Friday, September 12, 2008

Cleaning Out the Pile:: Joan Osbourne & Catfish Haven

Sometimes when the ole pile of cds looks either too depressing to tackle or too bare to bother, we do the ole random grab and go for the best. So today's edish of Cleaning Out the Pile gives you two staggeringly different releases, both received with different levels of appreciation.

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To be honest, all I ever knew about Joan Osbourne was she is responsible for one of the top 5 songs to be sung horribly by drunken frat/high school kids (the other include Bust a Move by Young MC, Stay by Lisa Loeb, that stupid pseudo rap jam by Barenaked Ladies and people pretending to rap along with Snow in jest when he likky boom booms down). When she came out with One of Us, you couldn’t go anywhere without some idiot crooning along over top of it after a few rock-a-berry coolers.

So when I got her new disc in the mail, well, let’s just say I wasn’t really all that excited to break the seal on the packaging. First thing first, I actually thought she was Canadian – as she got serious MuchMusic airplay back in the day and would be a better reason to talk about her here – so finding out she was a Kentuckian made reviewing this record less relevant to our readers. I mean, we try to keep it Canadian and at least somewhat DIY on the hill and considering she was a regular on the ole Lilith Fair tour and (like Fab and Rob) she had a few grammies, I don’t think she really needs the traffic we might give her.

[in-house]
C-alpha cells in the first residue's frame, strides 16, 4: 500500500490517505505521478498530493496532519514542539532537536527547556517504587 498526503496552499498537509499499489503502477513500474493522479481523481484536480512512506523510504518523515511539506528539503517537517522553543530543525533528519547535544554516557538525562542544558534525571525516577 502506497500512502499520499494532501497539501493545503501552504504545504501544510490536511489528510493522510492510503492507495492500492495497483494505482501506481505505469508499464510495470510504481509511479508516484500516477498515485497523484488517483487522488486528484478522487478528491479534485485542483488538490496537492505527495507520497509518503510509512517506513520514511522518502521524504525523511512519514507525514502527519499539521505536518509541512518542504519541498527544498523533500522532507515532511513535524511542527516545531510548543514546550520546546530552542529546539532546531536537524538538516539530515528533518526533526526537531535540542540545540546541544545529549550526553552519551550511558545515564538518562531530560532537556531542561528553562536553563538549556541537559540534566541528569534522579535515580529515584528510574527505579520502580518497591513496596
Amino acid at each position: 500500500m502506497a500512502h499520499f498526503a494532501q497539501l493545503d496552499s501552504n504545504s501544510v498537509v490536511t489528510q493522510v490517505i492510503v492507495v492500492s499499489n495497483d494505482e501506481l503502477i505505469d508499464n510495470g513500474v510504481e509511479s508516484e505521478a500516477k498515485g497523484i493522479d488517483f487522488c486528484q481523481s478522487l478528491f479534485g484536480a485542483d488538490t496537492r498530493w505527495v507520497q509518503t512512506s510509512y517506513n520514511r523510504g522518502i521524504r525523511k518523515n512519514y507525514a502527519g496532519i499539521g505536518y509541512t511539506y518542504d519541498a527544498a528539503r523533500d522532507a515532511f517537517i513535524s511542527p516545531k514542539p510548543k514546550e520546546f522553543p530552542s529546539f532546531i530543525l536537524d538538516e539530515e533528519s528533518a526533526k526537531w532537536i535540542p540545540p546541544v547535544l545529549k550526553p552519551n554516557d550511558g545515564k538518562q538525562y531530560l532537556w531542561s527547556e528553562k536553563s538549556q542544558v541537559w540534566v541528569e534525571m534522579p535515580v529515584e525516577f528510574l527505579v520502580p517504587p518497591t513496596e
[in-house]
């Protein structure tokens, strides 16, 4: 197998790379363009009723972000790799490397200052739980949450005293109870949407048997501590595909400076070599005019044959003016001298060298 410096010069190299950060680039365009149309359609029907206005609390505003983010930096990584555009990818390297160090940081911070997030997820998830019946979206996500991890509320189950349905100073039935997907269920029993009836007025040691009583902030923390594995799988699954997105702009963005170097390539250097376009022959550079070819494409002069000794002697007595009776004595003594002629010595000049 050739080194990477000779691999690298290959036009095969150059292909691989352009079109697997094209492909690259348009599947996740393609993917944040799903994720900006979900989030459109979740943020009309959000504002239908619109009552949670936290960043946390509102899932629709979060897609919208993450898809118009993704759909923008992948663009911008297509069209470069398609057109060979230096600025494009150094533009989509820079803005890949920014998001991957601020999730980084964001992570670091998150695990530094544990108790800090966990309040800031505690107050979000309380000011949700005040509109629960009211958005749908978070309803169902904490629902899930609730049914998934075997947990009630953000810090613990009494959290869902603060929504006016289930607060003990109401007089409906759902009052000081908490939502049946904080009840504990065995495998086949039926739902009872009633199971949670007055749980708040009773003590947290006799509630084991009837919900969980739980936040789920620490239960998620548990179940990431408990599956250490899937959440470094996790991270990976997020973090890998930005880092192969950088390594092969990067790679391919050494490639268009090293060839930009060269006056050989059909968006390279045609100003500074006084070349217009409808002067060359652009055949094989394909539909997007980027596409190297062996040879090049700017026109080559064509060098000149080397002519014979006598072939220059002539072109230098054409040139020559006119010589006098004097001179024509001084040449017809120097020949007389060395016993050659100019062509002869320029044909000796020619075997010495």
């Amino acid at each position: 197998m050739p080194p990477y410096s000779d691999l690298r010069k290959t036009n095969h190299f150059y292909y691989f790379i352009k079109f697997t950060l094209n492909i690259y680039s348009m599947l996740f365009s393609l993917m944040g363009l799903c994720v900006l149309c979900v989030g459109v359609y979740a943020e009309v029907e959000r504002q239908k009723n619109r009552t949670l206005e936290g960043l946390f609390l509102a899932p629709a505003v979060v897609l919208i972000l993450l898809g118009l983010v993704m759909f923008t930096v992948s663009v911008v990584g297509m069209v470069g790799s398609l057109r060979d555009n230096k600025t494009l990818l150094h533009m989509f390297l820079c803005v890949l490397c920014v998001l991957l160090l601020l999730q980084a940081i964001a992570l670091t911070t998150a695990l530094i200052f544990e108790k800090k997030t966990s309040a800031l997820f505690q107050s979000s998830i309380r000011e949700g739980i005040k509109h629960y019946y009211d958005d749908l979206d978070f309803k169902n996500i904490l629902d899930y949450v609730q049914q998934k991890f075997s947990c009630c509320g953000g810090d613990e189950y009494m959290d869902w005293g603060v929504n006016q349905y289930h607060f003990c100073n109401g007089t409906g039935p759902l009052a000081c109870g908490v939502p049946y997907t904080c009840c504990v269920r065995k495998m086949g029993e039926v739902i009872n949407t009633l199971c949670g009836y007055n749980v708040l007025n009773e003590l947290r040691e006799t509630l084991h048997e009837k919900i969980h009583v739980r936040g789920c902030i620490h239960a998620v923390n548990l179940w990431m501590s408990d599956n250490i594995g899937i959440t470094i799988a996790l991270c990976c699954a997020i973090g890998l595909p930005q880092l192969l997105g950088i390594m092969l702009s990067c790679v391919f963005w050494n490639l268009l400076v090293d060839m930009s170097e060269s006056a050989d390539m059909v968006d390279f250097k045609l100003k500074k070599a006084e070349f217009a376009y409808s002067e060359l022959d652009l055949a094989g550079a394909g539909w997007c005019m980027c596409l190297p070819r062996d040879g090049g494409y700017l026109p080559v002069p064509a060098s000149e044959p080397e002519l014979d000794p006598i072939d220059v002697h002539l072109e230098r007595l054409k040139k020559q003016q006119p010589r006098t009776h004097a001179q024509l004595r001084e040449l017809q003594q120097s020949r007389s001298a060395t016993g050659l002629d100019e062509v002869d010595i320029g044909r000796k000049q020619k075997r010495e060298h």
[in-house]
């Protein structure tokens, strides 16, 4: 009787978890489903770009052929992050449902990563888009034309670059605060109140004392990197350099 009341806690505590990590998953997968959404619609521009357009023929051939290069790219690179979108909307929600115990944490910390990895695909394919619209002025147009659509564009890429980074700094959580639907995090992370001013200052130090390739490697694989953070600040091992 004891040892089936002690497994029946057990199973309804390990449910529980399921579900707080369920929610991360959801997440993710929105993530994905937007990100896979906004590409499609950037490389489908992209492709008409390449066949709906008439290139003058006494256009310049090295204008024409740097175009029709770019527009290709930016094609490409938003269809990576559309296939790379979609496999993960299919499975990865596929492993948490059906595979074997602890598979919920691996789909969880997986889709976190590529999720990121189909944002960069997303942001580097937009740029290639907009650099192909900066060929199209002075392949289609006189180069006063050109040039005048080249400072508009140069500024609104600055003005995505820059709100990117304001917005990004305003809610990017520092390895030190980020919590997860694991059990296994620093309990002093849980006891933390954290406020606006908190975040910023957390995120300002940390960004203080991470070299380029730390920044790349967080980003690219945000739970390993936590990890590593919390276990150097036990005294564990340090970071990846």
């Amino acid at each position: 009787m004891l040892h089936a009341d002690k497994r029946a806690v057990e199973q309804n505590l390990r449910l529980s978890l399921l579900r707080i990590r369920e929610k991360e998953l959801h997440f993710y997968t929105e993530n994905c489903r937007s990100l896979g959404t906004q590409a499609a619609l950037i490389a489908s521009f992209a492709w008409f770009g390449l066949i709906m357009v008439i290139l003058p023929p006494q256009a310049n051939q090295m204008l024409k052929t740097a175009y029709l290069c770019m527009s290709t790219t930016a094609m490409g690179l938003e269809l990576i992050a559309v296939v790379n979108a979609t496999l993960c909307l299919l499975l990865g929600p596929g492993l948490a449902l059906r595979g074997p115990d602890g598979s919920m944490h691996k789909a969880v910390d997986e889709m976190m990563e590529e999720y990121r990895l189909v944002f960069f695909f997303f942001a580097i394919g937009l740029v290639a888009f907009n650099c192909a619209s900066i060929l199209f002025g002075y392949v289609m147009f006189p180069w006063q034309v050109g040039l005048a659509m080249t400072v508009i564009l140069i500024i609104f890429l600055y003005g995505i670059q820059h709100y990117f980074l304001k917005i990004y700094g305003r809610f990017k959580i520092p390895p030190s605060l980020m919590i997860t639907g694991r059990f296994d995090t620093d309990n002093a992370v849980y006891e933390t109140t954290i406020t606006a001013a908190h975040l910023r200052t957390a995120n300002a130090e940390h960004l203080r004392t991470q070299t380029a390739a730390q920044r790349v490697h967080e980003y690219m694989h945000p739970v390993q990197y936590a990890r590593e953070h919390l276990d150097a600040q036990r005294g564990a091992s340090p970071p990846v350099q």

On the other side of the coin, she was terrific in Standing in the Shadows of Motown and I had no idea she song for the Dead. The new disc is well, pleasant. She has some slinky jams like Little Wild One and some radio ready roots hits like Hallelujah In The City but for the most part, Osbourne seems happy to be not offend the listener. Even as she changes from rock to roots to gospel tinged soul, the songs drift in and out of your ears unassumingly. I guess that can either be taken as a compliment or a dismissal, as the record seems to be relatively risk free.


Now, when it comes to soul you can really get behind a band like Catfish Haven. Gruff vocals, terrific backing vocals courtesy of the Cookers, keys and lots of lots of energy. These boys from Chicago put every ounce of their being into their music, and the backwoods soul session plays like a jam session on a friend’s porch.

Thanks to the steady drumming of Ryan Farnham, George Hunter's vocals have the room to run while bassist Miguel Castillo's notes manages to bob and weave into any space left over.

Call it soul. Call it Deep South boogie woogie. Call it all the good things you love from Buddy Holly, Joe Cocker, Foghat and even shit you never thought you’d like (like the disco influence on Play the Fool, the rough and tumble classic riffage of Halftime Show, the sonic waves of Blue Sun, or the hazy, end of the night waltz they drop on Tripping in Memphis).

But at the end of the day, call it Catfish Haven because these boys have found their own recipe for writing songs that will stand on their own for years to come. Devastator is rock solid from start to finish, proving that Catfish Haven is the band that is ready to make you shake your ass first and puts everything else at a distant second.

Posted at 8:06 AM by ack :: 0 comments

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